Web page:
Winter Storm Pushes Oil to 13-Month Highs

Frigid temperatures throughout the US created havoc for oil markets, increasing heating oil and natural gas demand. The winter storm shut down several hundred thousand barrels per day of Texas oil production (references to “hell freezing over” come to mind), and the state is seeing 30-yr record low temperatures. With supplies cut, WTI crude oil prices popped above $60/bbl during the long weekend. Those gains, though, were short-lived, and on Tuesday morning, prices are a bit below that threshold.

In addition to limiting crude oil, the winter storm is also impacting refining. OPIS reports that 2 MMbpd of refining activity in Texas was shut temporarily because of the freeze, and another 1.6 MMbpd had already been offline for maintenance. Pipelines have been turned off due to power outages, putting additional strain on supply chains. Last year saw a record-breaking hurricane season, and now 2021 is raising the stakes with record-low temperatures.

Although the winter storm may temporarily slow progress, rig counts in the US are beginning to rise again. Baker Hughes reported a growth of seven rigs last week, adding yet another week of gains. Since October 2020, rigs have risen in 19 out of 20 weeks, taking the count from an August 2020 low of 172 rigs to the current 306 rig posting – a 78% increase. Even if rig counts doubled from here, though, they would only be scraping the bottom of the average count from 2018-2019. While US drilling activity is slowly returning to normal, there’s a long way to go before shale producers are financially ready to begin substantially increasing their growth once again.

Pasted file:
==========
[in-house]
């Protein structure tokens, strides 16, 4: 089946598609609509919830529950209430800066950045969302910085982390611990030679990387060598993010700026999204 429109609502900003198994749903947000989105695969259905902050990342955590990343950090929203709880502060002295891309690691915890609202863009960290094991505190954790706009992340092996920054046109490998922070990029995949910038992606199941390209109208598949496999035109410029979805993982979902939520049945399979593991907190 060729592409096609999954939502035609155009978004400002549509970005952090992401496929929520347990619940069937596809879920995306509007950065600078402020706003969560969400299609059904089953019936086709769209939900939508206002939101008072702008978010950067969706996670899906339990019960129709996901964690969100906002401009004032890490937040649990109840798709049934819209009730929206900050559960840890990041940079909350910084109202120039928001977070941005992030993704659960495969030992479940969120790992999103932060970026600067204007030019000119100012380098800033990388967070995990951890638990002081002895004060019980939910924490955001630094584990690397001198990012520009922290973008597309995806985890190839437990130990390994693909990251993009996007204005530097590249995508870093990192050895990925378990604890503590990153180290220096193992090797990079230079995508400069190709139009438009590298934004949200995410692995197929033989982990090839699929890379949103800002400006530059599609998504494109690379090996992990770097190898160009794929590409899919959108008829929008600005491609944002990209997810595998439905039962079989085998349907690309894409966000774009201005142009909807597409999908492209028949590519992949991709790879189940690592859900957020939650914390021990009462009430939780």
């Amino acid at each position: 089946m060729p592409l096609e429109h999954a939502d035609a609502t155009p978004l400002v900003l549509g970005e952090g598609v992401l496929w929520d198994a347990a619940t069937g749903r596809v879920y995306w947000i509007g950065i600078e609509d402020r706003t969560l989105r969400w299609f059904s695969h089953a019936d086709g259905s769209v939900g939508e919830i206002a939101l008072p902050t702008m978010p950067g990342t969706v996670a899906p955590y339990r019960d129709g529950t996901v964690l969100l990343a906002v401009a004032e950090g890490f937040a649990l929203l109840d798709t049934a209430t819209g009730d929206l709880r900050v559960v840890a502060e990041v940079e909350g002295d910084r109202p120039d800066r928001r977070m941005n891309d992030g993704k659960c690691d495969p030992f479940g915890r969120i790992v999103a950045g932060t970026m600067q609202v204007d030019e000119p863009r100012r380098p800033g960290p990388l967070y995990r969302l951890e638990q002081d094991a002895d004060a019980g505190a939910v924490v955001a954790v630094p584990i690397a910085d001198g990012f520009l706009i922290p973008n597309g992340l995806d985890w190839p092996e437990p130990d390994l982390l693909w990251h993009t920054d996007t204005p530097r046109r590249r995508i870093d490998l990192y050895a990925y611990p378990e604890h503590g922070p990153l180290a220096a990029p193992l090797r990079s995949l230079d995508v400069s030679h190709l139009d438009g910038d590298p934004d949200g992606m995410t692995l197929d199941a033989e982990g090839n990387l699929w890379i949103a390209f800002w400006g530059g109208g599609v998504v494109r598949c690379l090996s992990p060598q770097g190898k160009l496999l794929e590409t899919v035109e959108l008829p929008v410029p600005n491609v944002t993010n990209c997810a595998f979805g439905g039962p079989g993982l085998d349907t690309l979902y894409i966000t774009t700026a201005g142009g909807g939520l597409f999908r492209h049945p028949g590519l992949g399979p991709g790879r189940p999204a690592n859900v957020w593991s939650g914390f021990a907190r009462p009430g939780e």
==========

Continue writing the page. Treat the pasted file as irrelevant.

Oil prices may not be quite as high as they were over the long weekend, but they remain elevated. Crude oil is trading at $59.97 this morning, a gain of 50 cents from Friday’s closing price.

Fuel prices are seeing even larger gains this morning, given the reductions in Gulf Coast refining output. Diesel prices are trading at $1.8092, up 3.8 cents (2.1%) from Friday’s close. Despite reduced driving because of dangerous road conditions, gasoline prices are seeing the largest gains. Gasoline prices are $1.7574, up 6.5 cents (3.8%).

Market Condition Report - Disclaimer
The information contained herein is derived from sources believed to be reliable; however, this information is not guaranteed as to its accuracy or completeness. Furthermore, no responsibility is assumed for use of this material and no express or implied warranties or guarantees are made. This material and any view or comment expressed herein are provided for informational purposes only and should not be construed in any way as an inducement or recommendation to buy or sell products, commodity futures or options contracts.

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